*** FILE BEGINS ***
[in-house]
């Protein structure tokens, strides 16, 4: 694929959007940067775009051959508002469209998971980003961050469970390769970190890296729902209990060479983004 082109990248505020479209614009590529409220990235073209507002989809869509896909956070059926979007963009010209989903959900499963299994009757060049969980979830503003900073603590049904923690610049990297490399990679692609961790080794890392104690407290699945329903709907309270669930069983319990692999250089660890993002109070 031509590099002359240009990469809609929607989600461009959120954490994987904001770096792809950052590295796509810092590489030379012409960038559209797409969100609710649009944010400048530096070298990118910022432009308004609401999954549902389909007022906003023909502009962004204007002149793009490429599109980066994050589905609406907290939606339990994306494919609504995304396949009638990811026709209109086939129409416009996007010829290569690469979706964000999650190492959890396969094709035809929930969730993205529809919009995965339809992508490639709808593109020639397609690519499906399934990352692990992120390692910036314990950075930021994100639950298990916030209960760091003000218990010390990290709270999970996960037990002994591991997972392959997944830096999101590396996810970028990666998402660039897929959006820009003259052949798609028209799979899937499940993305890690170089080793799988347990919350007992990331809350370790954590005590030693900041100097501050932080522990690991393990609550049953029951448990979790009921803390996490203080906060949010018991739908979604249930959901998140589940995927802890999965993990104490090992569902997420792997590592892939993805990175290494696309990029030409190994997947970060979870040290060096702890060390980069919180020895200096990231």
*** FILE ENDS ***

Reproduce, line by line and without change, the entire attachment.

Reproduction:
[in-house]
């Protein structure tokens, strides 16, 4: 694929959007940067775009051959508002469209998971980003961050469970390769970190890296729902209990060479983004 082109990248505020479209614009590529409220990235073209507002989809869509896909956070059926979007963009010209989903959900499963299994009757060049969980979830503003900073603590049904923690610049990297490399990679692609961790080794890392104690407290699945329903709907309270669930069983319990692999250089660890993002109070 031509590099002359240009990469809609929607989600461009959120954490994987904001770096792809950052590295796509810092590489030379012409960038559209797409969100609710649009944010400048530096070298990118910022432009308004609401999954549902389909007022906003023909502009962004204007002149793009490429599109980066994050589905609406907290939606339990994306494919609504995304396949009638990811026709209109086939129409416009996007010829290569690469979706964000999650190492959890396969094709035809929930969730993205529809919009995965339809992508490639709808593109020639397609690519499906399934990352692990992120390692910036314990950075930021994100639950298990916030209960760091003000218990010390990290709270999970996960037990002994591991997972392959997944830096999101590396996810970028990666998402660039897929959006820009003259052949798609028209799979899937499940993305890690170089080793799988347990919350007992990331809350370790954590005590030693900041100097501050932080522990690991393990609550049953029951448990979790009921803390996490203080906060949010018991739908979604249930959901998140589940995927802890999965993990104490090992569902997420792997590592892939993805990175290494696309990029030409190994997947970060979870040290060096702890060390980069919180020895200096990231």